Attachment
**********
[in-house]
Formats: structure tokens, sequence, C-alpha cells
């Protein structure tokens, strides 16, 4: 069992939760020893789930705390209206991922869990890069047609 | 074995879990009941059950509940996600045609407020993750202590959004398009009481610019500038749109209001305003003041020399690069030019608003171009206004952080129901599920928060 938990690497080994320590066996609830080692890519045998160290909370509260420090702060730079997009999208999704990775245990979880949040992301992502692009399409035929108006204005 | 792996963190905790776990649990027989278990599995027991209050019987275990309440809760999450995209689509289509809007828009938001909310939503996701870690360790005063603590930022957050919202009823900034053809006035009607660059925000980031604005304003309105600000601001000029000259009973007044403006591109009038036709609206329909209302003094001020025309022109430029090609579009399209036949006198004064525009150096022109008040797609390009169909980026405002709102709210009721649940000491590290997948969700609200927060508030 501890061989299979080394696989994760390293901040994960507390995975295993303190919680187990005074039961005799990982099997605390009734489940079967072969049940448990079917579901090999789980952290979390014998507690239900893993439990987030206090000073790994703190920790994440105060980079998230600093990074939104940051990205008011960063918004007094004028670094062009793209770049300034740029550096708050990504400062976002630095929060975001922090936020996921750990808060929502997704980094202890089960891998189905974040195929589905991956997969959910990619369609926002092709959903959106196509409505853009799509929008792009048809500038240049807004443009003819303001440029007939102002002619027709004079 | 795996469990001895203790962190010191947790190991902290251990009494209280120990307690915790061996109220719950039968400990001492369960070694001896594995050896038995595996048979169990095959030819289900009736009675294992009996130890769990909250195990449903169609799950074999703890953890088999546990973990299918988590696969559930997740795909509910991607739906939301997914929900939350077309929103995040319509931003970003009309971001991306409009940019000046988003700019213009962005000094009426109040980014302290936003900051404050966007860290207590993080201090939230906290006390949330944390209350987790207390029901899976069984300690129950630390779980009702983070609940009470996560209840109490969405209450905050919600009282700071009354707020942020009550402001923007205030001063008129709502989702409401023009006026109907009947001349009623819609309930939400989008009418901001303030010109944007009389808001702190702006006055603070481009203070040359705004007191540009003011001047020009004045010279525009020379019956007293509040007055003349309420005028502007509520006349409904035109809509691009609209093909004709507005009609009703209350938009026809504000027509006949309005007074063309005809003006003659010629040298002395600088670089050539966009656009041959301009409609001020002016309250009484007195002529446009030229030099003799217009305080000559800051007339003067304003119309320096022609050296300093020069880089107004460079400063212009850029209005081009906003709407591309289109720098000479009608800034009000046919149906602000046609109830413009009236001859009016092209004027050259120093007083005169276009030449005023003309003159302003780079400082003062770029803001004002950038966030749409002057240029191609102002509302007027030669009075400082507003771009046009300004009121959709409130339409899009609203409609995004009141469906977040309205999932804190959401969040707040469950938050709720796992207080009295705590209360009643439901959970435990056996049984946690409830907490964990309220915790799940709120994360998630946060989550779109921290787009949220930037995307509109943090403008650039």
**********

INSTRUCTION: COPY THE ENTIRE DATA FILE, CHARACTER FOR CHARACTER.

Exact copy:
[in-house]
Formats: structure tokens, sequence, C-alpha cells
């Protein structure tokens, strides 16, 4: 069992939760020893789930705390209206991922869990890069047609 | 074995879990009941059950509940996600045609407020993750202590959004398009009481610019500038749109209001305003003041020399690069030019608003171009206004952080129901599920928060 938990690497080994320590066996609830080692890519045998160290909370509260420090702060730079997009999208999704990775245990979880949040992301992502692009399409035929108006204005 | 792996963190905790776990649990027989278990599995027991209050019987275990309440809760999450995209689509289509809007828009938001909310939503996701870690360790005063603590930022957050919202009823900034053809006035009607660059925000980031604005304003309105600000601001000029000259009973007044403006591109009038036709609206329909209302003094001020025309022109430029090609579009399209036949006198004064525009150096022109008040797609390009169909980026405002709102709210009721649940000491590290997948969700609200927060508030 501890061989299979080394696989994760390293901040994960507390995975295993303190919680187990005074039961005799990982099997605390009734489940079967072969049940448990079917579901090999789980952290979390014998507690239900893993439990987030206090000073790994703190920790994440105060980079998230600093990074939104940051990205008011960063918004007094004028670094062009793209770049300034740029550096708050990504400062976002630095929060975001922090936020996921750990808060929502997704980094202890089960891998189905974040195929589905991956997969959910990619369609926002092709959903959106196509409505853009799509929008792009048809500038240049807004443009003819303001440029007939102002002619027709004079 | 795996469990001895203790962190010191947790190991902290251990009494209280120990307690915790061996109220719950039968400990001492369960070694001896594995050896038995595996048979169990095959030819289900009736009675294992009996130890769990909250195990449903169609799950074999703890953890088999546990973990299918988590696969559930997740795909509910991607739906939301997914929900939350077309929103995040319509931003970003009309971001991306409009940019000046988003700019213009962005000094009426109040980014302290936003900051404050966007860290207590993080201090939230906290006390949330944390209350987790207390029901899976069984300690129950630390779980009702983070609940009470996560209840109490969405209450905050919600009282700071009354707020942020009550402001923007205030001063008129709502989702409401023009006026109907009947001349009623819609309930939400989008009418901001303030010109944007009389808001702190702006006055603070481009203070040359705004007191540009003011001047020009004045010279525009020379019956007293509040007055003349309420005028502007509520006349409904035109809509691009609209093909004709507005009609009703209350938009026809504000027509006949309005007074063309005809003006003659010629040298002395600088670089050539966009656009041959301009409609001020002016309250009484007195002529446009030229030099003799217009305080000559800051007339003067304003119309320096022609050296300093020069880089107004460079400063212009850029209005081009906003709407591309289109720098000479009608800034009000046919149906602000046609109830413009009236001859009016092209004027050259120093007083005169276009030449005023003309003159302003780079400082003062770029803001004002950038966030749409002057240029191609102002509302007027030669009075400082507003771009046009300004009121959709409130339409899009609203409609995004009141469906977040309205999932804190959401969040707040469950938050709720796992207080009295705590209360009643439901959970435990056996049984946690409830907490964990309220915790799940709120994360998630946060989550779109921290787009949220930037995307509109943090403008650039």